|front |1 |2 |3 |4 |5 |6 |7 |8 |9 |10 |11 |12 |13 |14 |15 |16 |17 |18 |19 |20 |21 |22 |23 |24 |25 |26 |review|
1.Type 1 diabetes: Previously known as insulin-dependent (IDDM), juvenile or childhood-onset. Type 1 is characterized by pancreatic beta cell destruction. Insulin is not longer produced and the patient is required to be on insulin.
2.Type 2 diabetes: Previously called non-insulin-dependent (NIDM) or adult-onset, results from the body’s ineffective use of insulin. Type 2 diabetes comprises 90% of people with diabetes around the world, and is largely the result of excess body weight and physical inactivity. Type 2 in children is becoming an issue in management.
3. Gestational diabetes (GDM): is hyperglycemia with onset or first recognition during pregnancy. Symptoms of gestational diabetes are similar to Type 2 diabetes. Gestational diabetes is most often diagnosed through prenatal screening, rather than reported symptoms.
4.Latent Autoimmune Diabetes of Aging (Type 1.5 diabetes): Type 1.5 is one of several names now applied to
those who are diagnosed with diabetes as adults, but who do not immediately require insulin for treatment, are often not overweight, and have little or no resistance to insulin. When special lab tests are done, they are found to have antibodies, especially GAD65 antibodies, that attack their beta cells.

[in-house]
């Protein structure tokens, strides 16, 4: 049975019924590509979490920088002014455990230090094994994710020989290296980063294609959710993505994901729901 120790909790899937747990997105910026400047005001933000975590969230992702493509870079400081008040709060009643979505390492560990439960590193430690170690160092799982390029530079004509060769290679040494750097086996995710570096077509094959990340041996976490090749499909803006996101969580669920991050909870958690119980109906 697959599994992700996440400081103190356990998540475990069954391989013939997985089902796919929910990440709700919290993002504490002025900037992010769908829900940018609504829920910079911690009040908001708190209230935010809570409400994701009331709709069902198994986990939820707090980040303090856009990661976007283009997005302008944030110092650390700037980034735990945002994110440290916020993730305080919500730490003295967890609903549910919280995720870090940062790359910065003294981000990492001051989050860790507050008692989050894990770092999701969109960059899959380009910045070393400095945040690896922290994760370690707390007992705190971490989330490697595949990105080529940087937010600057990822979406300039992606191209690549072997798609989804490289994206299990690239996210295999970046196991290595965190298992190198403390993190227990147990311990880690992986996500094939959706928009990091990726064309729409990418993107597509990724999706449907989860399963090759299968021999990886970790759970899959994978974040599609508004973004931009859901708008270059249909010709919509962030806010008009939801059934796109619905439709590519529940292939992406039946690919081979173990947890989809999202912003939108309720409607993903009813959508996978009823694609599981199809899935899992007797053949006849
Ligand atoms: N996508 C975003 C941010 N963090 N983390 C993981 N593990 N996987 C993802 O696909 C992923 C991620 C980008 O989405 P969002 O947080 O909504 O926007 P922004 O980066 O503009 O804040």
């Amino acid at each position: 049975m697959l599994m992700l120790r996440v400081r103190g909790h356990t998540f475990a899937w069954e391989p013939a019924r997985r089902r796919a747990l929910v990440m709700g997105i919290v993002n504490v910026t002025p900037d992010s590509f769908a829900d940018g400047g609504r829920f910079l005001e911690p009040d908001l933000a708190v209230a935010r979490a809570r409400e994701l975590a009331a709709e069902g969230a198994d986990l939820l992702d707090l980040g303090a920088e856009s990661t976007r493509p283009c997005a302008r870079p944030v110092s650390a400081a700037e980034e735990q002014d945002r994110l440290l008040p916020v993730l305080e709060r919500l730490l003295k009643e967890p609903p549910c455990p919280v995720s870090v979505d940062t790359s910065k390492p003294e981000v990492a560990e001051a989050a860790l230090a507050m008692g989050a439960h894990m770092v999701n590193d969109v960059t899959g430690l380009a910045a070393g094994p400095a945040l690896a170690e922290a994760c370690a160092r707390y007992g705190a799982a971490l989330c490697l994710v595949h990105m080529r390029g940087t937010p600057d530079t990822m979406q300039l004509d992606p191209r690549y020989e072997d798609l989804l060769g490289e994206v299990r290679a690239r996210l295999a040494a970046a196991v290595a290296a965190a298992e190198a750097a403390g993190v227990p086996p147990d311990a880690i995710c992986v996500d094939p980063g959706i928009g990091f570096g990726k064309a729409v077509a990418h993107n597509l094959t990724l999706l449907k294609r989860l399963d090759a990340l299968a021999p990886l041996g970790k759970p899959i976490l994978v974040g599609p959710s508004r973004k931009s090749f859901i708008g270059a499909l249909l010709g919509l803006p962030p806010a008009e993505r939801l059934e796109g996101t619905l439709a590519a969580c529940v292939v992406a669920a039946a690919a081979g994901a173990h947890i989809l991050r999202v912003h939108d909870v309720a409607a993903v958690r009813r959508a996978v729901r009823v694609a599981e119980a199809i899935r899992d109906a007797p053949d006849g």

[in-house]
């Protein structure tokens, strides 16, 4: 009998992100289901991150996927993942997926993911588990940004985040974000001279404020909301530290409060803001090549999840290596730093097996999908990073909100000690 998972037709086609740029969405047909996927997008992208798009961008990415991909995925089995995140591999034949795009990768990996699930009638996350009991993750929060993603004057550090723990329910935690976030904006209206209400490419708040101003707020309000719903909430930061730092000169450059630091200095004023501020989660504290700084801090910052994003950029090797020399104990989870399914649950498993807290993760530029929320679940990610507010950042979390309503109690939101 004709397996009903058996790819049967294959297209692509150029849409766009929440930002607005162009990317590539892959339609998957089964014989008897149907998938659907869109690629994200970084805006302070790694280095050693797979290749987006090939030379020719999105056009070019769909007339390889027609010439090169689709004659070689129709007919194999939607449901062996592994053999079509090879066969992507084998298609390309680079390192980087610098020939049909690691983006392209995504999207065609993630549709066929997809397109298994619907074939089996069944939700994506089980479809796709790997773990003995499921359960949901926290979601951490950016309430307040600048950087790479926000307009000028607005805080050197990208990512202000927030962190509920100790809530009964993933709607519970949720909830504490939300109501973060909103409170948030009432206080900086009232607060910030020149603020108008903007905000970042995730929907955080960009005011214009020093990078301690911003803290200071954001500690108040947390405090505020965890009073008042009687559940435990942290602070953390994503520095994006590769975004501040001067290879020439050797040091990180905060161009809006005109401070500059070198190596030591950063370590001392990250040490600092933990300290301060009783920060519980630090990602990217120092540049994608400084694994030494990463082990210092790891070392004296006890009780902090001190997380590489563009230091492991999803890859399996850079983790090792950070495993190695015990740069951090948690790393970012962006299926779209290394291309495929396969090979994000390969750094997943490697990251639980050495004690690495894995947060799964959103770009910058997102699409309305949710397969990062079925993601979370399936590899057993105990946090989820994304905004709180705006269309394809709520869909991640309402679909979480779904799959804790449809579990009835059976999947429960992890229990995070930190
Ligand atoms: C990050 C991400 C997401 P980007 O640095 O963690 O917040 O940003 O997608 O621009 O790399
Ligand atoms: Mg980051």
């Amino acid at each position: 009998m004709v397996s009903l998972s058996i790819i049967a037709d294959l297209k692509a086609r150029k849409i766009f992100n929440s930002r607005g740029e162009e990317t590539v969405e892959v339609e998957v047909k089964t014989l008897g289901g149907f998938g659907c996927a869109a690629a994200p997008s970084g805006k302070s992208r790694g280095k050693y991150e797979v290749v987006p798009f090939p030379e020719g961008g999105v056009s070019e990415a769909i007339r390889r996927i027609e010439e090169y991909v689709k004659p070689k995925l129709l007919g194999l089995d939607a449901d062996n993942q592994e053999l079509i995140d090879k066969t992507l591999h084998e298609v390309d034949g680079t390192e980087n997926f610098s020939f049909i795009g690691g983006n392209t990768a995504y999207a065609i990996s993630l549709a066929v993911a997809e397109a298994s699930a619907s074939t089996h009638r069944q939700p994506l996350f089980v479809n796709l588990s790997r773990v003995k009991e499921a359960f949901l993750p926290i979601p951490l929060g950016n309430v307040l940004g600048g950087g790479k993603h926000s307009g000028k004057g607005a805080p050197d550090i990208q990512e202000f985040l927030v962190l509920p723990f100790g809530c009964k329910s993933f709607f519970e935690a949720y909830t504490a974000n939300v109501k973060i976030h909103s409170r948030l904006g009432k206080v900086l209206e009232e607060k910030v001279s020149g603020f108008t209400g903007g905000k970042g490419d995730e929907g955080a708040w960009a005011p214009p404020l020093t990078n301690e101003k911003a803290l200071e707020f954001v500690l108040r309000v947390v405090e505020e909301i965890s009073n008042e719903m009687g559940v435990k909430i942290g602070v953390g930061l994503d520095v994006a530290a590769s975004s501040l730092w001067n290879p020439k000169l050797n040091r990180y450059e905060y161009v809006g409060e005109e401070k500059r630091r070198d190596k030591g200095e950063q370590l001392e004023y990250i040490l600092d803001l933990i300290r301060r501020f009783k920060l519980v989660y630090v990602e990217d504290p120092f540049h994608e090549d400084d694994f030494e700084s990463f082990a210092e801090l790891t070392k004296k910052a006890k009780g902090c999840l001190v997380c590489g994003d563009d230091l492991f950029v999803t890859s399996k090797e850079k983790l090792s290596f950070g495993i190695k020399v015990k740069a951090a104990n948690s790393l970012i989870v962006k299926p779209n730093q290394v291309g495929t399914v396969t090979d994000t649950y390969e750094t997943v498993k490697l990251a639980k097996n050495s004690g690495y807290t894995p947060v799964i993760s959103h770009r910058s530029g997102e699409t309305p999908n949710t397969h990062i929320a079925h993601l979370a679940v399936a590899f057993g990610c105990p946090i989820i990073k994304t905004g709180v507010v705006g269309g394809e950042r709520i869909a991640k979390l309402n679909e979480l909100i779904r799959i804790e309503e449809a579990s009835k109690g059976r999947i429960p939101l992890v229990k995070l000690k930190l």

Pre-Diabetes refers to a person who has a fasting blood sugar of
100-125mg/dl or 5.5-6.875mm. This is the term used by healthcare providers
to say you do not have diabetes yet, but without lifestyle changes, you will
probably go on to develop Type 2 diabetes. Pre-diabetes will also be
referred to as IGT and IFG.
For the purpose of this presentation, the focus will be on Type 2 diabetes because of the large percentage of people with diabetes have Type 2 (90%)